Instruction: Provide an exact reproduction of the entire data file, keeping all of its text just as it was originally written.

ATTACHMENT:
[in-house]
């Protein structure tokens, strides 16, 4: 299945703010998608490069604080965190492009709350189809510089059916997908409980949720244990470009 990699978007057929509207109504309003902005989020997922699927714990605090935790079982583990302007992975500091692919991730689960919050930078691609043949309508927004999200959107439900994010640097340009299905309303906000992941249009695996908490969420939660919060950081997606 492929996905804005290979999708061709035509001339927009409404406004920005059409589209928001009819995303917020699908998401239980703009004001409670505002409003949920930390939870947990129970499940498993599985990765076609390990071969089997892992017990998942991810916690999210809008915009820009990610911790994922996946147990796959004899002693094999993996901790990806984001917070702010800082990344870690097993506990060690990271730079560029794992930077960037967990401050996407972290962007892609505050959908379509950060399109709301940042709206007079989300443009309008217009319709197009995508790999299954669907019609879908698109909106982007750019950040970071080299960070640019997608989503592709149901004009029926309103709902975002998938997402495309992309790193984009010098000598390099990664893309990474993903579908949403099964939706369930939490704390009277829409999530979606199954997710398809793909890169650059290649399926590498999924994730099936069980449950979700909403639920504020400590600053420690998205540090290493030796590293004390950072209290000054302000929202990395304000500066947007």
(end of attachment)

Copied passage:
[in-house]
């Protein structure tokens, strides 16, 4: 299945703010998608490069604080965190492009709350189809510089059916997908409980949720244990470009 990699978007057929509207109504309003902005989020997922699927714990605090935790079982583990302007992975500091692919991730689960919050930078691609043949309508927004999200959107439900994010640097340009299905309303906000992941249009695996908490969420939660919060950081997606 492929996905804005290979999708061709035509001339927009409404406004920005059409589209928001009819995303917020699908998401239980703009004001409670505002409003949920930390939870947990129970499940498993599985990765076609390990071969089997892992017990998942991810916690999210809008915009820009990610911790994922996946147990796959004899002693094999993996901790990806984001917070702010800082990344870690097993506990060690990271730079560029794992930077960037967990401050996407972290962007892609505050959908379509950060399109709301940042709206007079989300443009309008217009319709197009995508790999299954669907019609879908698109909106982007750019950040970071080299960070640019997608989503592709149901004009029926309103709902975002998938997402495309992309790193984009010098000598390099990664893309990474993903579908949403099964939706369930939490704390009277829409999530979606199954997710398809793909890169650059290649399926590498999924994730099936069980449950979700909403639920504020400590600053420690998205540090290493030796590293004390950072209290000054302000929202990395304000500066947007």